India’s GoMechanic, which operates a network of more than 1,000 car service centres, has laid off 70% of its workforce as the seven-year-old start-up faces a funding crunch after existing and prospective investors found that its founders had made ”grave errors” in its financial reporting.

According to local reports, remaining staff have been told that they must work without pay for three months.

A due diligence report carried out by EY found that more than 60 of the centres may have violated accounting norms to overstate revenue and divert funds. Gurgaon-headquartered GoMechanic is backed by Sequoia Capital and offers auto-services such as repairing and carwashing However, it has struggled to raise funds for over a year despite reaching advanced stages of deliberations with several investors.

GoMechanic was in talks a year ago to raise a round of funding led by Tiger Global at over US$1 billion valuation. However, a source said that the talks did not progress to a deal after some discrepancy was found during the due diligence process.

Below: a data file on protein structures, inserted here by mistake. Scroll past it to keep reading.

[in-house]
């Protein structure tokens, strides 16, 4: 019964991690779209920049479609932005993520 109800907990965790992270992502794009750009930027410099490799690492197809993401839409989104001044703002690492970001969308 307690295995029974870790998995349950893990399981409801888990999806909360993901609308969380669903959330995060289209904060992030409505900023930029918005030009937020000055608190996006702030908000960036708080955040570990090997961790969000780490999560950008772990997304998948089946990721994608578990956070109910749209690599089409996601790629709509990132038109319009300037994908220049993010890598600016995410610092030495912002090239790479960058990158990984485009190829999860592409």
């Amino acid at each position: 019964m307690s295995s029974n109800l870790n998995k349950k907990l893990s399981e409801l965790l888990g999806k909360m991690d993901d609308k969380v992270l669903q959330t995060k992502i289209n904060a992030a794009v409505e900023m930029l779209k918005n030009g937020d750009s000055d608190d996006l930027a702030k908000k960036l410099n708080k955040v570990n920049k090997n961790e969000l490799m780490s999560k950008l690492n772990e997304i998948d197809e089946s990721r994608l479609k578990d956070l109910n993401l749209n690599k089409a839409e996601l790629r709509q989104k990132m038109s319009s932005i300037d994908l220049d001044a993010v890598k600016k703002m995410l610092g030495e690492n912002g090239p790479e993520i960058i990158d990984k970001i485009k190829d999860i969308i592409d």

The company then engaged with a number of other investors, including Malaysia’s Khazanah to raise a funds. Khazanah was positioning to lead the round while SoftBank was also looking to participate. This new round has been terminated while the discrepancies found on the books are investigated. The due diligence process reportedly uncovered scores of issues including inflated revenue and that some garages were fictitious, two sources said.